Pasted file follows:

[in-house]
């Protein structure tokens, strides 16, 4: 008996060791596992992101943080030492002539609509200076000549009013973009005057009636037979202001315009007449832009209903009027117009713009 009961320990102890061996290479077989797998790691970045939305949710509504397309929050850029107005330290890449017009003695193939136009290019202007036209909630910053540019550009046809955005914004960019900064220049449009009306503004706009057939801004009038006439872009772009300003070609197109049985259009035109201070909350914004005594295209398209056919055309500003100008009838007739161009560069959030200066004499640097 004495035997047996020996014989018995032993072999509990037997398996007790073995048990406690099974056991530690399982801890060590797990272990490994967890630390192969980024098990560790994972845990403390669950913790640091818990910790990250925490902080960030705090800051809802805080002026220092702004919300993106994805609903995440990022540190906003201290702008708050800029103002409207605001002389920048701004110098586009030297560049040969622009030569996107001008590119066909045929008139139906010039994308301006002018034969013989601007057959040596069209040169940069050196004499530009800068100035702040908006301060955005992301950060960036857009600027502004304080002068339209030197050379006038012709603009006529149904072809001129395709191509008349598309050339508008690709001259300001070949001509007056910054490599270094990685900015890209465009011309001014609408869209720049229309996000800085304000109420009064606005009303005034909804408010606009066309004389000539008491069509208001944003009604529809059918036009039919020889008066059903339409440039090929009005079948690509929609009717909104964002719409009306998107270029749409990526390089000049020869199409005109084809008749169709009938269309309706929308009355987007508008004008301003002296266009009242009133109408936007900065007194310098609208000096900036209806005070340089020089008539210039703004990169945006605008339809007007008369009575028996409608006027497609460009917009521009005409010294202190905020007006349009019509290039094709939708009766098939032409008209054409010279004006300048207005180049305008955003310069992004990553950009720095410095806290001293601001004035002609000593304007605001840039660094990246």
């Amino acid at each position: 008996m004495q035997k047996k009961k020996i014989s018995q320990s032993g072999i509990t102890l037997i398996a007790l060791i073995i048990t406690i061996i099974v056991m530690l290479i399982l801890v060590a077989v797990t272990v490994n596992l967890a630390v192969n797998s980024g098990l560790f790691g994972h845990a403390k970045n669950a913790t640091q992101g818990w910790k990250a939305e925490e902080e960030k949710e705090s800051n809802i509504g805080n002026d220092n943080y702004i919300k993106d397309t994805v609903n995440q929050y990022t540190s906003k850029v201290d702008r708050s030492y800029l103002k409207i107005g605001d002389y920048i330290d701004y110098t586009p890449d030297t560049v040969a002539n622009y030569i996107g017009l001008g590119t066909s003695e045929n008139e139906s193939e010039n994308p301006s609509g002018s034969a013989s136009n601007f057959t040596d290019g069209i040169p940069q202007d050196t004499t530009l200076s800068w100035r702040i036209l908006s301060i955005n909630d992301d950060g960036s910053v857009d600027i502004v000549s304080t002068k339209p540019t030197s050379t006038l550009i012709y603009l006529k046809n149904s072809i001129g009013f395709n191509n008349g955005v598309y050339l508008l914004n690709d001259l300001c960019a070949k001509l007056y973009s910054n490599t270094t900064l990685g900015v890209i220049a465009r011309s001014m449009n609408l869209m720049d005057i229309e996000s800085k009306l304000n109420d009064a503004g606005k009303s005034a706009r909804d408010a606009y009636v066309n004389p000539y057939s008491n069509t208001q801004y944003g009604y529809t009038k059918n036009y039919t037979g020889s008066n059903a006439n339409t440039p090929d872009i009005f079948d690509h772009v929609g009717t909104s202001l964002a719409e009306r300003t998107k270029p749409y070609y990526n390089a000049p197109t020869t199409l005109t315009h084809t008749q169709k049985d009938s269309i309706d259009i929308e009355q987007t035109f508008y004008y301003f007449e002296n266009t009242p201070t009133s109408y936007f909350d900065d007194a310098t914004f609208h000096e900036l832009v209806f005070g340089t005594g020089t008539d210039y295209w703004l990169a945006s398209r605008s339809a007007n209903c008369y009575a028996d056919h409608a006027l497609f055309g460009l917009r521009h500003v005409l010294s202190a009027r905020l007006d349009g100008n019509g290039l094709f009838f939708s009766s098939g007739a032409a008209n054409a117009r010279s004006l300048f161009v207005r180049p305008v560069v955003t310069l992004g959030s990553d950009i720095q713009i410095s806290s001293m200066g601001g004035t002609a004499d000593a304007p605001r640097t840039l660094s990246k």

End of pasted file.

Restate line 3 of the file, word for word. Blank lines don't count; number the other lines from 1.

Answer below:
């Amino acid at each position: 008996m004495q035997k047996k009961k020996i014989s018995q320990s032993g072999i509990t102890l037997i398996a007790l060791i073995i048990t406690i061996i099974v056991m530690l290479i399982l801890v060590a077989v797990t272990v490994n596992l967890a630390v192969n797998s980024g098990l560790f790691g994972h845990a403390k970045n669950a913790t640091q992101g818990w910790k990250a939305e925490e902080e960030k949710e705090s800051n809802i509504g805080n002026d220092n943080y702004i919300k993106d397309t994805v609903n995440q929050y990022t540190s906003k850029v201290d702008r708050s030492y800029l103002k409207i107005g605001d002389y920048i330290d701004y110098t586009p890449d030297t560049v040969a002539n622009y030569i996107g017009l001008g590119t066909s003695e045929n008139e139906s193939e010039n994308p301006s609509g002018s034969a013989s136009n601007f057959t040596d290019g069209i040169p940069q202007d050196t004499t530009l200076s800068w100035r702040i036209l908006s301060i955005n909630d992301d950060g960036s910053v857009d600027i502004v000549s304080t002068k339209p540019t030197s050379t006038l550009i012709y603009l006529k046809n149904s072809i001129g009013f395709n191509n008349g955005v598309y050339l508008l914004n690709d001259l300001c960019a070949k001509l007056y973009s910054n490599t270094t900064l990685g900015v890209i220049a465009r011309s001014m449009n609408l869209m720049d005057i229309e996000s800085k009306l304000n109420d009064a503004g606005k009303s005034a706009r909804d408010a606009y009636v066309n004389p000539y057939s008491n069509t208001q801004y944003g009604y529809t009038k059918n036009y039919t037979g020889s008066n059903a006439n339409t440039p090929d872009i009005f079948d690509h772009v929609g009717t909104s202001l964002a719409e009306r300003t998107k270029p749409y070609y990526n390089a000049p197109t020869t199409l005109t315009h084809t008749q169709k049985d009938s269309i309706d259009i929308e009355q987007t035109f508008y004008y301003f007449e002296n266009t009242p201070t009133s109408y936007f909350d900065d007194a310098t914004f609208h000096e900036l832009v209806f005070g340089t005594g020089t008539d210039y295209w703004l990169a945006s398209r605008s339809a007007n209903c008369y009575a028996d056919h409608a006027l497609f055309g460009l917009r521009h500003v005409l010294s202190a009027r905020l007006d349009g100008n019509g290039l094709f009838f939708s009766s098939g007739a032409a008209n054409a117009r010279s004006l300048f161009v207005r180049p305008v560069v955003t310069l992004g959030s990553d950009i720095q713009i410095s806290s001293m200066g601001g004035t002609a004499d000593a304007p605001r640097t840039l660094s990246k």